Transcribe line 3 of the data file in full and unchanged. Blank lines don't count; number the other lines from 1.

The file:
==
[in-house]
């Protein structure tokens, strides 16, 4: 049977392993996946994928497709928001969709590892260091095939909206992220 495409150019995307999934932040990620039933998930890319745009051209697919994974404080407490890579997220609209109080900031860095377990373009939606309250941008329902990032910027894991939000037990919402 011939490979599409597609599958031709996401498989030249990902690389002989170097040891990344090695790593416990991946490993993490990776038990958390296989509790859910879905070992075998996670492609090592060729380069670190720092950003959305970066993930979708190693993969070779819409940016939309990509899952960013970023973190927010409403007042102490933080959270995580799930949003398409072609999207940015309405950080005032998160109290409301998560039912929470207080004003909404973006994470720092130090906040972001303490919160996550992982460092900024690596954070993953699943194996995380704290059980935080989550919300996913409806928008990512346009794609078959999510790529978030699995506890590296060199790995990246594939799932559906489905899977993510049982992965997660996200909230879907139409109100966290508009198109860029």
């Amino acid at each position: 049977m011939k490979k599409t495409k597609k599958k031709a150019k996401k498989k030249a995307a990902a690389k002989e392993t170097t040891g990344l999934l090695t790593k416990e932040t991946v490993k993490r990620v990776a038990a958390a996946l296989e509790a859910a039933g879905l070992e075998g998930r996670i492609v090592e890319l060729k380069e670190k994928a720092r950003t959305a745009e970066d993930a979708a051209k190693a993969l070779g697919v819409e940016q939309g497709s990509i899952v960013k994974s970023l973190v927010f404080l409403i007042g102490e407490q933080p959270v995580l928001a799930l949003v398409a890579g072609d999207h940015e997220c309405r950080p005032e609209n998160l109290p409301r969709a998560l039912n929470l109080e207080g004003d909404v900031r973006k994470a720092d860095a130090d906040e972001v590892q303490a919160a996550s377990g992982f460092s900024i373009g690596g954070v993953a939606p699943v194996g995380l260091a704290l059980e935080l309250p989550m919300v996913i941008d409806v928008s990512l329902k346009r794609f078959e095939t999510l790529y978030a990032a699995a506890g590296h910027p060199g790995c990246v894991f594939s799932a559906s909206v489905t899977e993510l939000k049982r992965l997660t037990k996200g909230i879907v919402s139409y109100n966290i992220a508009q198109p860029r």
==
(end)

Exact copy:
């Amino acid at each position: 049977m011939k490979k599409t495409k597609k599958k031709a150019k996401k498989k030249a995307a990902a690389k002989e392993t170097t040891g990344l999934l090695t790593k416990e932040t991946v490993k993490r990620v990776a038990a958390a996946l296989e509790a859910a039933g879905l070992e075998g998930r996670i492609v090592e890319l060729k380069e670190k994928a720092r950003t959305a745009e970066d993930a979708a051209k190693a993969l070779g697919v819409e940016q939309g497709s990509i899952v960013k994974s970023l973190v927010f404080l409403i007042g102490e407490q933080p959270v995580l928001a799930l949003v398409a890579g072609d999207h940015e997220c309405r950080p005032e609209n998160l109290p409301r969709a998560l039912n929470l109080e207080g004003d909404v900031r973006k994470a720092d860095a130090d906040e972001v590892q303490a919160a996550s377990g992982f460092s900024i373009g690596g954070v993953a939606p699943v194996g995380l260091a704290l059980e935080l309250p989550m919300v996913i941008d409806v928008s990512l329902k346009r794609f078959e095939t999510l790529y978030a990032a699995a506890g590296h910027p060199g790995c990246v894991f594939s799932a559906s909206v489905t899977e993510l939000k049982r992965l997660t037990k996200g909230i879907v919402s139409y109100n966290i992220a508009q198109p860029r």